At the same convention, speaker Jonathan Stephens heightened the irony when he said on the same theme, “It is hugely important that we open our minds to see the Christ-centredness of the whole Bible—it is all about Him. How do we improve our holiness? By fixing our eyes on Jesus. If Christ is the centre of your life and your thinking, then your life will be transformed by His grace.” In other words, we should open our minds to the idea of closing our minds to every other conduit to spirituality than the holy teacher Jesus Christ of Nazareth. Jesus. Jesus, Jesus, Jesus. Not feeding the hungry, not giving to the poor, not living in harmony with nature. Jesus. Makes one want to break out in song: “Jesus, Jesus, Jesus—sweetest name I know. / Fills my every longing, keeps me singing as I go.” Following this logic, the man who speaks the message is more important than the message itself, despite the fact that the man was extolling the actual words he spoke, and not himself.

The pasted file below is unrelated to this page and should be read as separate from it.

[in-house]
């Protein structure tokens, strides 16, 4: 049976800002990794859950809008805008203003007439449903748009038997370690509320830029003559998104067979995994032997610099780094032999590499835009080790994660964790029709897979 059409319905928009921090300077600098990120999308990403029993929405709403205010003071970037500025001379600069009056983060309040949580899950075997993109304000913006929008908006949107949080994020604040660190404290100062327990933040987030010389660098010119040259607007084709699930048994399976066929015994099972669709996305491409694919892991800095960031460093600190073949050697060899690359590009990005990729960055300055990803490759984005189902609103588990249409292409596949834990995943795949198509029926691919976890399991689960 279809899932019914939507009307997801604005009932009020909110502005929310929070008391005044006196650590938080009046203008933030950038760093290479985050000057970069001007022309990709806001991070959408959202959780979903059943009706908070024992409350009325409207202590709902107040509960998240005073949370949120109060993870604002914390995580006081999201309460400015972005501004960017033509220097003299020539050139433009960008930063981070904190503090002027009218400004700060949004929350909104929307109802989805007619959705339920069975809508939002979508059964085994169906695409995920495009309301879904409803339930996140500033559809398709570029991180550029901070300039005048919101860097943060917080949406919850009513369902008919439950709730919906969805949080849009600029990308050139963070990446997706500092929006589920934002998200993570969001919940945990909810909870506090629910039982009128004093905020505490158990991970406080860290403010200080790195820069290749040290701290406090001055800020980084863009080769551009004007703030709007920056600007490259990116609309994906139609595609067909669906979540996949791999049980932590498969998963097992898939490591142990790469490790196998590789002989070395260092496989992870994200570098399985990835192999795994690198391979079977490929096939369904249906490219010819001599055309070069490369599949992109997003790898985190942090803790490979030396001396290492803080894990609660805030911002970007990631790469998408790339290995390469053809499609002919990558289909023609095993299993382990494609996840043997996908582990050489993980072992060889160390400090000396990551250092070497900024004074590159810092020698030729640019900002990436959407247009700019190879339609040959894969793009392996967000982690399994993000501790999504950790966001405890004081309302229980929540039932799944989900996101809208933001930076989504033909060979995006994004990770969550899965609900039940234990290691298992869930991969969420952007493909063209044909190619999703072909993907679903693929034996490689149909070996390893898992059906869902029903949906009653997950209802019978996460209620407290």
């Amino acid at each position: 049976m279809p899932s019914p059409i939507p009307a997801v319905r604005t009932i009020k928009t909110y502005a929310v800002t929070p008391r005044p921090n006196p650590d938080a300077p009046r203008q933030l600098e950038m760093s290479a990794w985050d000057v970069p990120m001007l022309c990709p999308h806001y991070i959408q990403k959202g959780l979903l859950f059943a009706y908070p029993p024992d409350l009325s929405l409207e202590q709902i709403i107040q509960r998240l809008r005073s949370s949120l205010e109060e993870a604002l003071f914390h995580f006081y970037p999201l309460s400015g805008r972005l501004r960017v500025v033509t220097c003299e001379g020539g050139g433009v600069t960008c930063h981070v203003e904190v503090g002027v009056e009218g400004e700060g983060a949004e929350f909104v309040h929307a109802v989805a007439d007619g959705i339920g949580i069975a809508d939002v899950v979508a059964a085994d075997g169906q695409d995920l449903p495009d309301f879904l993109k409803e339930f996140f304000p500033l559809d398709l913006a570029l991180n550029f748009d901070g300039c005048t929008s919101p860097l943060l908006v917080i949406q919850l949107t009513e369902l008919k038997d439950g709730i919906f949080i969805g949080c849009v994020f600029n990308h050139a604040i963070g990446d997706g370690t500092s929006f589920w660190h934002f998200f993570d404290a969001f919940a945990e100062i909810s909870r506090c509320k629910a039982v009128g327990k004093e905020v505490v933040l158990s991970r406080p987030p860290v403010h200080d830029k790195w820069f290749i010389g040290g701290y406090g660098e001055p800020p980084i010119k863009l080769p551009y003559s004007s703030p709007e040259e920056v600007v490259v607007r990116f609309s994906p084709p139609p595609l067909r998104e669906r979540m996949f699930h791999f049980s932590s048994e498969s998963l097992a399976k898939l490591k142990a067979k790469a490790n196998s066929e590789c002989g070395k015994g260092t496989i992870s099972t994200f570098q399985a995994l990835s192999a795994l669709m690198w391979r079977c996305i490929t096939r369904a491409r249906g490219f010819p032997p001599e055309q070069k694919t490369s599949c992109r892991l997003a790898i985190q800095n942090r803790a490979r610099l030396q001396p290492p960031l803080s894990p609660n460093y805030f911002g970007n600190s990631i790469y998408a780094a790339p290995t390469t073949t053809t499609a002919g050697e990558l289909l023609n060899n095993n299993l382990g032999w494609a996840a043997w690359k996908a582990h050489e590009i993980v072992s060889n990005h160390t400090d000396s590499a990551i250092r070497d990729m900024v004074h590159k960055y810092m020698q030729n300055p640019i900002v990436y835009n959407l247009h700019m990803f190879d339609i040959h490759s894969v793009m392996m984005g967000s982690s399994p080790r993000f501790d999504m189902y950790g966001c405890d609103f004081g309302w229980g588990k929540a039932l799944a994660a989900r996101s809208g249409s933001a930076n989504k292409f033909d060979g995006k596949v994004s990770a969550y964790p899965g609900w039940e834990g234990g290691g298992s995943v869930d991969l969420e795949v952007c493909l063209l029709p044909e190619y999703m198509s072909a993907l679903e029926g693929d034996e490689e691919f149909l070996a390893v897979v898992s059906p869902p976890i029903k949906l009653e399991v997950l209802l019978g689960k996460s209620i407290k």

But what does all this have to do with celebrating traditional African religion on Emancipation Day, with the Blessing of the Ground ceremony which marks a primal return to a more holistic spirituality? Perhaps the black community of Trinidad and Tobago, and the other former West Indian slave colonies, seek to liberate their spiritual conscience from a self-styled authority. Like other pagans and heathens burdened with the guilt that they have been winnowed out of paradise, they proudly refute the unreasonable doctrine that an earth-centered polytheistic religion which nurtures social stability, coping mechanisms, and a respect for nature, should constitute a malicious threat to some distant, jealous god—especially when their god is not so distinct from nature in the first place.
Learn more about paganism, pantheism, primal religion, and traditional African religion by visiting the Universal Life Church Monastery’s Guide to Divinity.